Big-block Ford ignition, starting and charging systems aren’t any different than the small-block systems already addressed earlier. All standard Ford big-block engines, ranging from the 332 to the 460, were equipped with a single-point Autolite or Motorcraft distributor equipped with vacuum and centrifugal advance. From 1958–1974, these distributors didn’t change much, with the exception being a vacuumadvance/ retard unit beginning in 1968 on some engines. Equipping some applications with a spark advance/ retard (dual advance) unit improved emissions on deceleration by retarding the spark. Step on the gas and the spark advances. Back off and the vacuum shifts to the retard side of the unit to retard the spark.
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Ford DuraSpark electronic ignition was introduced in 1975 on all big-block Fords and used until SEFI was introduced on the 460 in the 1980s. This means you can upgrade your pre-1975 Ford big-block with ease because DuraSpark was available on both the FE- and 385-series engines. FE-series engines were in production through 1976.
Big-block distributor identification is easy. Just follow the nearby chart. The distributor identification number is stamped in the housing, which tells at a glance what the distributor’s application was in the beginning. This doesn’t mean that particular distributor won’t work on another application. The identification number tells how the distributor was “curved” or calibrated to begin with. The centrifugal- and vacuum-advance rates, with engine RPM and load, are the two factors in calibrating “spark curve.” Each distributor type was curved at the factory for a specific vehicle type and environment. Centrifugal-advance curve, for example, was curved with springs and weights. Vacuum-advance was calibrated with shims that controlled spring tension. Any FE distributor, for example, fits any FE block. All you have to do is adjust the spark curve.
Like the small-blocks, there was also Thermactor and IMCO emissions control systems. Thermactor was the smog pump system first used in 1966 on California- bound Fords and Mercurys. IMCO (short for “Improved Combustion”) was a combination of spark curve and fuel mixture. Thermactor and IMCO are two different systems.
Both the FE and the 385-series bigblocks enjoy the availability of aftermarket ignition systems. The easiest aftermarket ignition modification is the Ignitor electronic ignition retrofit from Pertronix. The Ignitor installs in singleand dual-point Autolite/Motorcraft distributors in 30 minutes and it is not visible externally. No one knows it’s there but you.
If your desire is to install an ignition system that can take high revs or severeduty conditions, the aftermarket has a wealth of ignition systems available for off-road and race-track duty.
When it comes to big-block Fords, starter identification and selection is pretty straightforward. Autolite threebolt starters are more common to the FE big-block than the two-bolt, although starter interchangeability is quite vast.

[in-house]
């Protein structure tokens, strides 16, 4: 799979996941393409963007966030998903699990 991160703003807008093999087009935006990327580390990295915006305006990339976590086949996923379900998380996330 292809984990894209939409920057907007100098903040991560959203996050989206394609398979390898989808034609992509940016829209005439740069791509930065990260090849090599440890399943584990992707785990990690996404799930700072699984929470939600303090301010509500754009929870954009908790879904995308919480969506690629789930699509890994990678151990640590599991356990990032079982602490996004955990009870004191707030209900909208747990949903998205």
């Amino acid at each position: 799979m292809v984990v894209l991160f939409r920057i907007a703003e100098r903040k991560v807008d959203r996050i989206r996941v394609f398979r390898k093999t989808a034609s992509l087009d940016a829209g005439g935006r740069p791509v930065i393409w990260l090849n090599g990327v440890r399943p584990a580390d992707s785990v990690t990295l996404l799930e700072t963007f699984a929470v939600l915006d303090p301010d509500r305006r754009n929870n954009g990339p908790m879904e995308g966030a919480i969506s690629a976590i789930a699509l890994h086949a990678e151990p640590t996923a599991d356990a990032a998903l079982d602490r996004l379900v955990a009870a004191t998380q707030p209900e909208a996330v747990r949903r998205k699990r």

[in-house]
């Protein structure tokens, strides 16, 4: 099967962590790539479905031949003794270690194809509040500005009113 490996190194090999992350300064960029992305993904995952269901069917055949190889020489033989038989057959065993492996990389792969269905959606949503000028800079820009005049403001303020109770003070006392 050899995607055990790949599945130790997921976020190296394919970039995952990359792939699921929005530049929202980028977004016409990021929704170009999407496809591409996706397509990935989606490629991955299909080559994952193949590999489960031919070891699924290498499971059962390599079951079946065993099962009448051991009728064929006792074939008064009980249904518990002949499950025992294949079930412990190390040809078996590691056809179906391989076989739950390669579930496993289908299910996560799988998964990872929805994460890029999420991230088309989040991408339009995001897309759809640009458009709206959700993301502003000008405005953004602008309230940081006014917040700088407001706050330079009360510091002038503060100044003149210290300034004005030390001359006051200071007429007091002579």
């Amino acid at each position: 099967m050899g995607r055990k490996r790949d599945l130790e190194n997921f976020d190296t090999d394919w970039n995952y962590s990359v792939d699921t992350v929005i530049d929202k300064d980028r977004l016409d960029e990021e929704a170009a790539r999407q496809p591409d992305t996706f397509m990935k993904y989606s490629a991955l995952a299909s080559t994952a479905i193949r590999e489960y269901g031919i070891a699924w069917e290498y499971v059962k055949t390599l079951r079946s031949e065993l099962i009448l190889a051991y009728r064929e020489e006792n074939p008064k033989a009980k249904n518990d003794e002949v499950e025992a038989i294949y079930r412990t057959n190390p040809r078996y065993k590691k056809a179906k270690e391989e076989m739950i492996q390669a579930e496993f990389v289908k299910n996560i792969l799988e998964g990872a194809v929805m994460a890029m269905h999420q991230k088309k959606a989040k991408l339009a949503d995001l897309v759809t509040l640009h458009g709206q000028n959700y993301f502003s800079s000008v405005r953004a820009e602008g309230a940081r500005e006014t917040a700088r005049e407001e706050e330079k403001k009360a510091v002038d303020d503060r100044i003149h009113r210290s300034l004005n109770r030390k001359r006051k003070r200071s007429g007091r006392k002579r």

From 1958–1964, most Ford FE-series big-blocks were equipped with generators. Alternators first witnessed use in 1963 on some FE big-blocks, but not all of them. Application depended upon vehicle type and options. See the following chart for specific generator and alternator applications.
Autolite/Motorcraft alternator application boils down to the proper combination of amperage and pulley configuration. First, it is important to understand original-equipment alternator types and what they were replaced with. There are seven basic alternator types. The only real differences are pulley sizes and types. Use the conversion table for quick facts.
Several fans were used on these alternators. The D0AZ-10A310-A (GP-473A) 10-blade fan was the most common, used on 38-, 42-, 45-, 55-, 60-, and 61-amp alternators from November 1969 on. The older C5AZ-10A310-B 13-blade fan was used from 1964 until October 1969. Two other fans were used for the largest 65- and 70-amp alternators: D0AZ- 10A310-A (GP-496), used from 1967–1970; and D2OZ-10A310-A (GP-510), used from 1972 on.
Several pulley types were used on the 38-, 42-, 45-, 55-, 60-, and 61-amp alternators. Pulley diameter, width, and number of grooves are the most important concerns. Several types were used for FE- and 385-series engines. The C5AZ-L (GP-494) piece is a dual-groove pulley with a 2.84-inch diameter and a 1.40-inch total width. The C5AZ-K (GP-493) pulley is 2.84 inches in diameter, like the C5AZ-L (GP-494). However, it is a single-groove pulley with a 1.015-inch width. The D1ZZ-A (GP-465A) pulley is 3.05 inches in diameter and just shy of 1 inch wide, with a single groove.
High-performance FE engines like the 390 and 427 engines had the C5AZ-H (GP-580) pulley, which was large (3.90 inches) with a single groove. The large 3.90-inch pulley was sized to keep alternator speed down at high revs to reduce the risk of winding failure.
There was also the C7TZ-B (GP-485) pulley, a dual-groove, 3.17-inch-diameter piece with a 1.53-inch width. This large piece was common to the large 65- and 70-amp luxury-car alternators. This large-diameter pulley was sized not to keep alternator speed down, but to turn the huge armature more efficiently. Three other large pulleys were used on 65- and 70-amp alternators. The D1AZ-A (GP-508) pulley had a 3.12-inch diameter and .85-inch width in a singlegroove design. The D2OZ-A (GP-511) pulley was 3.15 inches in diameter with a .91-inch width in a single-groove design. And finally, there was the D2AZ-A (GP-578) pulley with a 3.15-inch diameter, 1.49-inch width, and dual-groove design.
Written by George Reid and Republished with Permission of CarTech Inc